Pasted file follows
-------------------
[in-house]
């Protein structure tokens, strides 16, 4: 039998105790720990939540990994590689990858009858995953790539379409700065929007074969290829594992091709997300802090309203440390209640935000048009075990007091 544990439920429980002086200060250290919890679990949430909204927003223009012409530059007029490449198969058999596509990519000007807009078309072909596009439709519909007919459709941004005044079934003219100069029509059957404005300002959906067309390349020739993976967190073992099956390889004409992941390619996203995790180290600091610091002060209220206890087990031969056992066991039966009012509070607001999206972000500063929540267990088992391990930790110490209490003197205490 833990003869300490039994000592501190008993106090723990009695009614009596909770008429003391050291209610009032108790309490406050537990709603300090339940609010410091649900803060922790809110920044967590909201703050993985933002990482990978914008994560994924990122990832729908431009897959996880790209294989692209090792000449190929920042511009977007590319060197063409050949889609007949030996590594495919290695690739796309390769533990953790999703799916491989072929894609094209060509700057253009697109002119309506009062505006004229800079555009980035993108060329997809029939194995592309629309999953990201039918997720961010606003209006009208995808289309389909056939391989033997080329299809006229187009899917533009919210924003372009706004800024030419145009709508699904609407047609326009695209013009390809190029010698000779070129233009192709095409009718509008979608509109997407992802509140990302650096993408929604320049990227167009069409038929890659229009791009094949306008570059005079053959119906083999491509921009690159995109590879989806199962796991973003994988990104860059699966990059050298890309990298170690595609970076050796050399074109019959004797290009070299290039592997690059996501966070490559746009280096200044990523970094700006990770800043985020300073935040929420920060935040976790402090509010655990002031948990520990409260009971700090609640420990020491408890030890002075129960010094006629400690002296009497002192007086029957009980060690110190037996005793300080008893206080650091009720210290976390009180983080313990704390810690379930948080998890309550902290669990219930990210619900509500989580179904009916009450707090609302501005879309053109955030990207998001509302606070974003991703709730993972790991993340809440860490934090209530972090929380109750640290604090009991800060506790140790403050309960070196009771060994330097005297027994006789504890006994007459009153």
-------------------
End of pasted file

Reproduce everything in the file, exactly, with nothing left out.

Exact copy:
[in-house]
């Protein structure tokens, strides 16, 4: 039998105790720990939540990994590689990858009858995953790539379409700065929007074969290829594992091709997300802090309203440390209640935000048009075990007091 544990439920429980002086200060250290919890679990949430909204927003223009012409530059007029490449198969058999596509990519000007807009078309072909596009439709519909007919459709941004005044079934003219100069029509059957404005300002959906067309390349020739993976967190073992099956390889004409992941390619996203995790180290600091610091002060209220206890087990031969056992066991039966009012509070607001999206972000500063929540267990088992391990930790110490209490003197205490 833990003869300490039994000592501190008993106090723990009695009614009596909770008429003391050291209610009032108790309490406050537990709603300090339940609010410091649900803060922790809110920044967590909201703050993985933002990482990978914008994560994924990122990832729908431009897959996880790209294989692209090792000449190929920042511009977007590319060197063409050949889609007949030996590594495919290695690739796309390769533990953790999703799916491989072929894609094209060509700057253009697109002119309506009062505006004229800079555009980035993108060329997809029939194995592309629309999953990201039918997720961010606003209006009208995808289309389909056939391989033997080329299809006229187009899917533009919210924003372009706004800024030419145009709508699904609407047609326009695209013009390809190029010698000779070129233009192709095409009718509008979608509109997407992802509140990302650096993408929604320049990227167009069409038929890659229009791009094949306008570059005079053959119906083999491509921009690159995109590879989806199962796991973003994988990104860059699966990059050298890309990298170690595609970076050796050399074109019959004797290009070299290039592997690059996501966070490559746009280096200044990523970094700006990770800043985020300073935040929420920060935040976790402090509010655990002031948990520990409260009971700090609640420990020491408890030890002075129960010094006629400690002296009497002192007086029957009980060690110190037996005793300080008893206080650091009720210290976390009180983080313990704390810690379930948080998890309550902290669990219930990210619900509500989580179904009916009450707090609302501005879309053109955030990207998001509302606070974003991703709730993972790991993340809440860490934090209530972090929380109750640290604090009991800060506790140790403050309960070196009771060994330097005297027994006789504890006994007459009153």